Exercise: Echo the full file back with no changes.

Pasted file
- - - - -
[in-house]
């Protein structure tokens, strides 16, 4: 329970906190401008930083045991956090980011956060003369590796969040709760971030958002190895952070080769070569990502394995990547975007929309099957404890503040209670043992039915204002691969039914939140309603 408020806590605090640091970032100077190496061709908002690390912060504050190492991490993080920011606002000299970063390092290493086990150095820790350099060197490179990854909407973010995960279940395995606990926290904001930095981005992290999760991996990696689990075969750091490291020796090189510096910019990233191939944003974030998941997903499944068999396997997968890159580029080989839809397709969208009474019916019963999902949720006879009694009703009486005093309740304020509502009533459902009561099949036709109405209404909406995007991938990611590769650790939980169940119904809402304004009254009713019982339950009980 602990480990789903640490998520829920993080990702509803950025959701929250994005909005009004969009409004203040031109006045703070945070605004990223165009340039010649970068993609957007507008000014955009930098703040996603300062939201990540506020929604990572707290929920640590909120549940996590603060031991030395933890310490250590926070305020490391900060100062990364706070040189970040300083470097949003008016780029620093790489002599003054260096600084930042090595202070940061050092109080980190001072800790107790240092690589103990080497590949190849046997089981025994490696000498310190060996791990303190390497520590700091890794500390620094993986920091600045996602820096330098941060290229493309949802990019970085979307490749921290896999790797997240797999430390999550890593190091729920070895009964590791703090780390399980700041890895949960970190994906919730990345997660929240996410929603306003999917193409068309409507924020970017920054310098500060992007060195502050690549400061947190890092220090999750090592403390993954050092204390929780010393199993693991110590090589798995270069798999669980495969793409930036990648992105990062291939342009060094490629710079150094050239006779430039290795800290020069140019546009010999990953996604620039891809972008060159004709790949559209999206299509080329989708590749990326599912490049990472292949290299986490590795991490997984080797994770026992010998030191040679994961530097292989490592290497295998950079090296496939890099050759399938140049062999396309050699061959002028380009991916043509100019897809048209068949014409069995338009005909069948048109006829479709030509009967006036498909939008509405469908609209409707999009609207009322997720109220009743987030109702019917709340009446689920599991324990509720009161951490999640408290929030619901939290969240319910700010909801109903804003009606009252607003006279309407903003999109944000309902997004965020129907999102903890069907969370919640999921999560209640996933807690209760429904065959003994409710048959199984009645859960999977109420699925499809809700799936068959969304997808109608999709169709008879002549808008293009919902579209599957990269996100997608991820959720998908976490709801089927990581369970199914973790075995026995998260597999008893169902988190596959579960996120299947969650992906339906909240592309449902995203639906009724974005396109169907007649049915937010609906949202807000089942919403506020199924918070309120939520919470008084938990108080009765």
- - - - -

[in-house]
């Protein structure tokens, strides 16, 4: 329970906190401008930083045991956090980011956060003369590796969040709760971030958002190895952070080769070569990502394995990547975007929309099957404890503040209670043992039915204002691969039914939140309603 408020806590605090640091970032100077190496061709908002690390912060504050190492991490993080920011606002000299970063390092290493086990150095820790350099060197490179990854909407973010995960279940395995606990926290904001930095981005992290999760991996990696689990075969750091490291020796090189510096910019990233191939944003974030998941997903499944068999396997997968890159580029080989839809397709969208009474019916019963999902949720006879009694009703009486005093309740304020509502009533459902009561099949036709109405209404909406995007991938990611590769650790939980169940119904809402304004009254009713019982339950009980 602990480990789903640490998520829920993080990702509803950025959701929250994005909005009004969009409004203040031109006045703070945070605004990223165009340039010649970068993609957007507008000014955009930098703040996603300062939201990540506020929604990572707290929920640590909120549940996590603060031991030395933890310490250590926070305020490391900060100062990364706070040189970040300083470097949003008016780029620093790489002599003054260096600084930042090595202070940061050092109080980190001072800790107790240092690589103990080497590949190849046997089981025994490696000498310190060996791990303190390497520590700091890794500390620094993986920091600045996602820096330098941060290229493309949802990019970085979307490749921290896999790797997240797999430390999550890593190091729920070895009964590791703090780390399980700041890895949960970190994906919730990345997660929240996410929603306003999917193409068309409507924020970017920054310098500060992007060195502050690549400061947190890092220090999750090592403390993954050092204390929780010393199993693991110590090589798995270069798999669980495969793409930036990648992105990062291939342009060094490629710079150094050239006779430039290795800290020069140019546009010999990953996604620039891809972008060159004709790949559209999206299509080329989708590749990326599912490049990472292949290299986490590795991490997984080797994770026992010998030191040679994961530097292989490592290497295998950079090296496939890099050759399938140049062999396309050699061959002028380009991916043509100019897809048209068949014409069995338009005909069948048109006829479709030509009967006036498909939008509405469908609209409707999009609207009322997720109220009743987030109702019917709340009446689920599991324990509720009161951490999640408290929030619901939290969240319910700010909801109903804003009606009252607003006279309407903003999109944000309902997004965020129907999102903890069907969370919640999921999560209640996933807690209760429904065959003994409710048959199984009645859960999977109420699925499809809700799936068959969304997808109608999709169709008879002549808008293009919902579209599957990269996100997608991820959720998908976490709801089927990581369970199914973790075995026995998260597999008893169902988190596959579960996120299947969650992906339906909240592309449902995203639906009724974005396109169907007649049915937010609906949202807000089942919403506020199924918070309120939520919470008084938990108080009765």